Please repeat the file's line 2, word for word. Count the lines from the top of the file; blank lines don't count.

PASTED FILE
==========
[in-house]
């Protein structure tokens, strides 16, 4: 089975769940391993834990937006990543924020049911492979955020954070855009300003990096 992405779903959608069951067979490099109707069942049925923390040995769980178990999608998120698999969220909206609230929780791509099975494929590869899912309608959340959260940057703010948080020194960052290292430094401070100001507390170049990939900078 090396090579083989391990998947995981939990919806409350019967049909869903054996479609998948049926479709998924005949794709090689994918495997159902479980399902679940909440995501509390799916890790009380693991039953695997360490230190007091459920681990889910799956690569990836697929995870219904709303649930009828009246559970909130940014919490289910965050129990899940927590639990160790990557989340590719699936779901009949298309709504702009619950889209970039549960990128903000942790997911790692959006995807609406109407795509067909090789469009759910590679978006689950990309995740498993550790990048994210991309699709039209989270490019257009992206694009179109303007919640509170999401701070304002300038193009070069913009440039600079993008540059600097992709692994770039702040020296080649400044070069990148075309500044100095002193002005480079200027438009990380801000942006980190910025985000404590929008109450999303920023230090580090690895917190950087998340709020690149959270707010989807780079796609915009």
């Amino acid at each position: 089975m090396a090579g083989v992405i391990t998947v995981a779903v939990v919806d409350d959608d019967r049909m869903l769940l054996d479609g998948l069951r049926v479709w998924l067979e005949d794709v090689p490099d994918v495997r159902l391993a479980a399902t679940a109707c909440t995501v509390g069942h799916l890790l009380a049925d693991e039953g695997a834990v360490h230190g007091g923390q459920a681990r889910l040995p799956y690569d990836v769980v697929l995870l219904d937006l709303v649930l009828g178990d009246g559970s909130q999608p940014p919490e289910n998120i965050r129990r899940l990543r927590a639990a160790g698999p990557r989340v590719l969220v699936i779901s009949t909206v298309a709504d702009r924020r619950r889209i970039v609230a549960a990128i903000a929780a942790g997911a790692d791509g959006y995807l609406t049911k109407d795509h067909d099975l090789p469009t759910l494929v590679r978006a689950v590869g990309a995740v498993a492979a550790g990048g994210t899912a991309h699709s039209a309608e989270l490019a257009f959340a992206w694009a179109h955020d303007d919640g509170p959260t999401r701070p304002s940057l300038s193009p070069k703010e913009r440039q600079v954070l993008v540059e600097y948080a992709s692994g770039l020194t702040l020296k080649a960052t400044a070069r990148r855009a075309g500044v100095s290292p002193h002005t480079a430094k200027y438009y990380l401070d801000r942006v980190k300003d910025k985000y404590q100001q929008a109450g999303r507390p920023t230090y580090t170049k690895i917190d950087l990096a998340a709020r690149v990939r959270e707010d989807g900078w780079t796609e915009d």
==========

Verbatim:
């Protein structure tokens, strides 16, 4: 089975769940391993834990937006990543924020049911492979955020954070855009300003990096 992405779903959608069951067979490099109707069942049925923390040995769980178990999608998120698999969220909206609230929780791509099975494929590869899912309608959340959260940057703010948080020194960052290292430094401070100001507390170049990939900078 090396090579083989391990998947995981939990919806409350019967049909869903054996479609998948049926479709998924005949794709090689994918495997159902479980399902679940909440995501509390799916890790009380693991039953695997360490230190007091459920681990889910799956690569990836697929995870219904709303649930009828009246559970909130940014919490289910965050129990899940927590639990160790990557989340590719699936779901009949298309709504702009619950889209970039549960990128903000942790997911790692959006995807609406109407795509067909090789469009759910590679978006689950990309995740498993550790990048994210991309699709039209989270490019257009992206694009179109303007919640509170999401701070304002300038193009070069913009440039600079993008540059600097992709692994770039702040020296080649400044070069990148075309500044100095002193002005480079200027438009990380801000942006980190910025985000404590929008109450999303920023230090580090690895917190950087998340709020690149959270707010989807780079796609915009």